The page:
In the Spring of 1944, the town of New Iberia, Louisiana, threatened, beat, and expelled key leaders of the town’s black community – leaders who had recently formed a new NAACP branch and were in danger of getting, by some accounts, the “upper hand.” Among the expelled were the town’s only black physicians, and their removal left the town without a black doctor – or strong black community leadership – until the civil rights movement.
The Accident on a Garbage Truck That Led to the Death of Martin Luther King, Jr.
On a cold, rainy afternoon in 1968 a Memphis garbage truck malfunctioned and killed the two "garbage packers" riding inside. It was the last straw for the city's more than 1,000 sanitation workers, who walked off the job in protest of the conditions. But they ran head-on into an immovable Mayor, and the ensuing battle brought Dr. Martin Luther King, Jr. to town for what was to be his last march.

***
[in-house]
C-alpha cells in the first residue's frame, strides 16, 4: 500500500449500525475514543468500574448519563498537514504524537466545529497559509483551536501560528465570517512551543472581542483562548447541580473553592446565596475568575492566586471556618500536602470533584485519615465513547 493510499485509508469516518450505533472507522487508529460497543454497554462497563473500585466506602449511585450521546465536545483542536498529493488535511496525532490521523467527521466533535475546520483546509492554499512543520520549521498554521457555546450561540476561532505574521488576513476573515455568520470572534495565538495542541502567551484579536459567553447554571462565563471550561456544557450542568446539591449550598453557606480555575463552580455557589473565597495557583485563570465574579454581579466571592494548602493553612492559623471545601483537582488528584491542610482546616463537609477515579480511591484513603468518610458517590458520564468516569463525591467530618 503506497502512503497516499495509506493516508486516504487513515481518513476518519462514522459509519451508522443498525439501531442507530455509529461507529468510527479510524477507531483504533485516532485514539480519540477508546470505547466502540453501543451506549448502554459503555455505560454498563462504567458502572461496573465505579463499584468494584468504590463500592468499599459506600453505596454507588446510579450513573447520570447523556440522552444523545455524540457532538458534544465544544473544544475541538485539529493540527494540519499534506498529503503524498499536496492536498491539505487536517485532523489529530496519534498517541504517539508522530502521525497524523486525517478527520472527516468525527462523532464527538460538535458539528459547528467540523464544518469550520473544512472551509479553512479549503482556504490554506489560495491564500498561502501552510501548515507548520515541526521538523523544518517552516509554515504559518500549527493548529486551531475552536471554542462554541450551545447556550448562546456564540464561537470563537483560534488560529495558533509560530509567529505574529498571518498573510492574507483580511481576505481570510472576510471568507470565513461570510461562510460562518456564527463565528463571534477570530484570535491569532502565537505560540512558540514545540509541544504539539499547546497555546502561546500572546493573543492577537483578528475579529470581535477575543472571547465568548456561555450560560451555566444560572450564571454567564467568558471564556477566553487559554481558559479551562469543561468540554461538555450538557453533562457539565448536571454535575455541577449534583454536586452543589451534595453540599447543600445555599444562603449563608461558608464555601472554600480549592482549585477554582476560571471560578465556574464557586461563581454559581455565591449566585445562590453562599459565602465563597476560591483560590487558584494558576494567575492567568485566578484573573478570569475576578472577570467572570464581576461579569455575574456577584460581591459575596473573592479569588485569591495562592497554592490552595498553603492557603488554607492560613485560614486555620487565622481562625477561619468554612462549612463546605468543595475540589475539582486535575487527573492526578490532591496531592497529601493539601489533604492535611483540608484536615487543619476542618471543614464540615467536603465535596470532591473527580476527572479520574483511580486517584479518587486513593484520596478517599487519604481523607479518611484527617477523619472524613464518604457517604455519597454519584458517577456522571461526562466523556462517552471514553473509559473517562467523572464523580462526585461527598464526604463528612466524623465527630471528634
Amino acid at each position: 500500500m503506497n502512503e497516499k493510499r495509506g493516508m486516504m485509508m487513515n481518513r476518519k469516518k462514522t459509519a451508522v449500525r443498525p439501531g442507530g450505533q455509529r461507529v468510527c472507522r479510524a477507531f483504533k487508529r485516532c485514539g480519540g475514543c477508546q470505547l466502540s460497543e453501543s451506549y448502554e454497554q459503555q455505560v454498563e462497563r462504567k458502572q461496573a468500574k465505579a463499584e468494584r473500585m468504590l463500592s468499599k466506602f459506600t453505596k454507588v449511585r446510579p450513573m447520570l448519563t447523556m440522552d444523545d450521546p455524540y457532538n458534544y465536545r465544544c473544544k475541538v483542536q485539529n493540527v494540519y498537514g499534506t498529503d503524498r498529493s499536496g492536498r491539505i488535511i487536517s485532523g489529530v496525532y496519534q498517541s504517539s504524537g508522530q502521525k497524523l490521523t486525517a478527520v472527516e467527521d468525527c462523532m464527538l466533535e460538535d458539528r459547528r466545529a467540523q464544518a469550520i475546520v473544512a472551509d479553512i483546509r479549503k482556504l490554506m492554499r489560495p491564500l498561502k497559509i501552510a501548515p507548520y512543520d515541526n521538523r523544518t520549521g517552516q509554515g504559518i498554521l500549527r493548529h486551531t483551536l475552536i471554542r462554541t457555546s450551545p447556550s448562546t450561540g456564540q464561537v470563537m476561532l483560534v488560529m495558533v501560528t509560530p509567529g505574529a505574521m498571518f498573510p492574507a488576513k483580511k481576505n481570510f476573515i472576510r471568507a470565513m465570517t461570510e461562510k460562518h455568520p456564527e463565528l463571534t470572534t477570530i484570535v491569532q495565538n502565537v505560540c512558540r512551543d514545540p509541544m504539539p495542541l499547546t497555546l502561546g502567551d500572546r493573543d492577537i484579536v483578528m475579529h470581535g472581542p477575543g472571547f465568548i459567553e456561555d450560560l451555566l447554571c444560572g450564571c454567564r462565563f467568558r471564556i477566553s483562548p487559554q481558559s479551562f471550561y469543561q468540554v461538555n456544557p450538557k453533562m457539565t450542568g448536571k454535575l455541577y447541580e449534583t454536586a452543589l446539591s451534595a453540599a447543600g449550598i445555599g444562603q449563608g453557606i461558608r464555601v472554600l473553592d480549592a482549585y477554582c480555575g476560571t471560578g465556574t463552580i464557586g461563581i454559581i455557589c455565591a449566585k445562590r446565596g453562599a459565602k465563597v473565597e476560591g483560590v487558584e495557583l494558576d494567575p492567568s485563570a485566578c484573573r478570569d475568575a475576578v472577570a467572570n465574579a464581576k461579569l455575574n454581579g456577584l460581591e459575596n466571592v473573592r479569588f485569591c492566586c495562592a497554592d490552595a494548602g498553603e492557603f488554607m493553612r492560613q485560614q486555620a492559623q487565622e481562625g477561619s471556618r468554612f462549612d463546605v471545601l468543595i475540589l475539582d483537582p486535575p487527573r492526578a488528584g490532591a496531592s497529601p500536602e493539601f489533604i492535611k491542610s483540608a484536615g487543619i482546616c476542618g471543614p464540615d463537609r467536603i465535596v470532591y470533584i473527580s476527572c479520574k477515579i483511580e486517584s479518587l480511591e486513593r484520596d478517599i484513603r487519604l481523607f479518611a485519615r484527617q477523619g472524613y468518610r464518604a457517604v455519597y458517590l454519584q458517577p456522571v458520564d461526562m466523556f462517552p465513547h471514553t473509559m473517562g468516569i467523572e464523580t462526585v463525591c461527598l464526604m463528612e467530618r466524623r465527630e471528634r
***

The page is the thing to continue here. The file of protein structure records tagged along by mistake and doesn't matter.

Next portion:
A 1905 Silent Movie Revolutionizes American Film—and Radicalizes American Nationalists
When filmmaker D.W. Griffith released Birth of a Nation in 1915, the revolutionary film changed the way America thought about the movies and in many respects launched the modern film industry. But lesser known is the role Birth of a Nation had in the rebirth of the Ku Klux Klan.
A Little Louisiana Town Becomes a Battlefield — Years after the Civil War is Over
The short-lived period of Reconstruction in the former Confederacy was met with defiance, violence, and a growing sense of chaos and danger — and that powder keg exploded on Easter Sunday in 1873, when the residents of tiny Colfax, Louisiana went to war with each other.
A Struggling Plantation Owner Reaches Out to a Freed Slave with an Offer He Can, Quite Easily, Refuse
After emancipation decimated the labor supply of a Nashville-area plantation, its struggling master offers a former slave the chance to return. The response he received is one for the history books.
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